Peace has since had a male calf born the end of December and Deborah is searching for a suitable name. Any and all suggestions should be offered in the comments section of this blog and I will forward them on to her.  More calves are expected later this spring.

Distribution of processed beef is a huge problem for the small producer, Deborah shared. The additional requirements to obtain USDA approval at state slaughterhouses and processing plants result in the need to pass on higher costs. Yet using a processor with only West Virginia Department of Agriculture approval restricts distribution of the meat to interested consumers only inside the state. Deborah has tried to enhance her product by offering a share system (similar to CSA) but it was not popular, as many people do not have storage capability.  Selling at farmers markets is not currently feasible as a refrigerated truck would be necessary.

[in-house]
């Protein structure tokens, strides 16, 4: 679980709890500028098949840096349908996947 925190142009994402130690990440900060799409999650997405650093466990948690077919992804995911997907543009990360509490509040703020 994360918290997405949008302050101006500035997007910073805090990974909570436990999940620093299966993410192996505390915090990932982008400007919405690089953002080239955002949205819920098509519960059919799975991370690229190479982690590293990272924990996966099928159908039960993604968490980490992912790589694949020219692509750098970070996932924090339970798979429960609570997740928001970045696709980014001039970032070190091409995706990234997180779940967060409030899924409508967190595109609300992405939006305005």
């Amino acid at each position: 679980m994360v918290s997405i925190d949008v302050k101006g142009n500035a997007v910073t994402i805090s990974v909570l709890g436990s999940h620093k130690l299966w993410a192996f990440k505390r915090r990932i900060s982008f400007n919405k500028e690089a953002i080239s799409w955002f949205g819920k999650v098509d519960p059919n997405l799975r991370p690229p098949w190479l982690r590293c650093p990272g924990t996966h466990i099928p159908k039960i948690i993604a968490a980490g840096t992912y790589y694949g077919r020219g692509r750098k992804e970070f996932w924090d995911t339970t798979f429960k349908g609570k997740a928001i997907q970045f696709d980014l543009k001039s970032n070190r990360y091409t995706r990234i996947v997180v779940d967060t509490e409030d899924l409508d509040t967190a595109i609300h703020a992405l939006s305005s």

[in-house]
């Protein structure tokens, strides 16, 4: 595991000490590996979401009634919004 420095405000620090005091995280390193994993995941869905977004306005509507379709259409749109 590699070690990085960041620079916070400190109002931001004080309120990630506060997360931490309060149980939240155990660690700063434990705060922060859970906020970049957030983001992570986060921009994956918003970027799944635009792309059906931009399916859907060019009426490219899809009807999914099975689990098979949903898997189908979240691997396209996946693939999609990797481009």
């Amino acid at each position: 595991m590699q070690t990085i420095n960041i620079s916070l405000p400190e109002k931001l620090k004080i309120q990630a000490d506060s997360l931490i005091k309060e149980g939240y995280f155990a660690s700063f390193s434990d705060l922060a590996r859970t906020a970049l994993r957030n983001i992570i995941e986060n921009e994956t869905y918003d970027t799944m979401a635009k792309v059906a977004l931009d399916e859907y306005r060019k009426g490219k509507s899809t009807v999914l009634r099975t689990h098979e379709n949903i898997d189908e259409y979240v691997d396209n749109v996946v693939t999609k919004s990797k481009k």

So, the future of Limestone Mountain Farm is still in flux. Deborah’s son has begun to build a career that moved him away from farm life also, so the answer may not be in the family. Meanwhile, Deborah will continue to split her life between two places she loves-Nova Scotia where her profession is nourished, and West Virginia, where her heart calls home.

Dr. Deborah Stiles
Associate Professor, Humanities
Director, Rural Research Centre
Nova Scotia Agricultural College
P.O. Box 550
Truro, NS  B2N5E3
(902) 893-6705 (tel)
(902) 893-6230 (fax)

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5 Comments leave one →
  1. March 15, 2012 10:03 am

    This is a good and important story – the plight of the small farmer, although becoming a bit more well-known, is not being alleviated in the age of agribusiness and industrial farming.